May 19, 2024

Non-fault-based impediment to work – Illness

Articles 657 and 658 of the Civil Code

Article 657 of the Civil Code (Presidential Decree 456/84, Government Gazette A’ 164) stipulates that: “The worker shall retain his claim to the salary, if after at least ten days of work, he is prevented from working on serious grounds, not due to his fault.

The employer shall have the right to deduct from the salary the amounts paid to the worker because of statutory insurance due to the impediment”.

Article 658 of the Civil Code stipulates that: “In accordance with the previous article, in the event of an impediment, the period during which the claim to the salary is retained, may not exceed one month, if the impediment occurred at least one year after the beginning of the labour contract, and half a month in any other case. The claim for this period shall exist even if the employer terminated the contract, because the worker was entitled to it due to the impediment.

The provisions of the above articles constitute jus cogens and therefore no individual or collective agreement may be signed, which is contrary to the time threshold during which the worker’s claim to his salary is retained.

The concept of being absent from work on serious grounds

In order for a worker to maintain his claim to salary, even though he does not provide work, the impediment to employment must be on serious grounds, namely a reason which, in accordance with good faith and fair dealing, justifies the non-performance of work.

Serious grounds for being absent from work can be any incident that refers either to the employee and his personal environment in general or to a fact that makes the provision of work by the employee impossible. The employee’s illness under the provisions of Articles 660, 661 of the Civil Code, paragraph 3 of Article 5 of Law 2112/1920 (GG A’ 67), Article 8 of the Royal Decree 16/18-7-1920 and Article 3 of Law 4558/1930 (GG A’ 124) but also as it has been accepted by the case law of the courts (826/2011, 542/2010, Athens Court of Appeal) constitutes serious grounds for being absent, without adverse consequences for the worker.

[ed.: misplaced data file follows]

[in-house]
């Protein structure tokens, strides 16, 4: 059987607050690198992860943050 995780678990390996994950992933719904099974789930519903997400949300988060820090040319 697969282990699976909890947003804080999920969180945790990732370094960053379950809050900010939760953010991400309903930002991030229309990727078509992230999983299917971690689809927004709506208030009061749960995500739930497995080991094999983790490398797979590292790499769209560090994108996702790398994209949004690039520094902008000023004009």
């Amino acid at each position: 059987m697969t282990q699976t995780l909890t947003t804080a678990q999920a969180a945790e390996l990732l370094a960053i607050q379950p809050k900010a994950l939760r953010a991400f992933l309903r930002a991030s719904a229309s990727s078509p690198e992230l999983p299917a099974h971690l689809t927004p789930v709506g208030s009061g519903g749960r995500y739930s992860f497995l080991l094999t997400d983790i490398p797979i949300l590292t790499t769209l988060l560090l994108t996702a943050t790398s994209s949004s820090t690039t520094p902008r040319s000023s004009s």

The concept of the year under Article 658 of the Civil Code/ Claim to salary

In the true sense of Article 658 of the Civil Code, “year” shall mean the working one, namely the one for the calculation of which, the contract effective date is taken as the starting point while the corresponding date of the following year and not the calendar year is taken as its expiry date. Therefore, the employee, after having completed the work time duration corresponding to the effective date of the contract, is entitled to claim a maximum one month remuneration.

The payment of the above remuneration shall be made in combination with Article 5 of the Emergency Law 178/67, according to which the employer for the first three (3) days of the impediment is obliged to pay half of the wage or the corresponding salary. From the remaining period’s remuneration, the employer is entitled to deduct the amounts that due to the impediment were paid to the employee by the Social Security Organization (IKA) (Article 657 para.2 of the Civil Code). In case that the worker is not subsidized by the insurance body, the employer is required to pay the latter for each day of absence as many wages as his working hours, during which the latter would work, if there wasn’t the impediment to work.

Relevant institutional framework:

  • Articles 657 and 658 of the Civil Code
  • Articles 660, 661 of the Civil Code
  • Article 5, para.3 of Law 2112/1920 (GG A’ 67)
  • Article 8 of the Royal Decree 16/18-7-1920
  • Article 3 of Law 4558/1930 (GG A’ 124)
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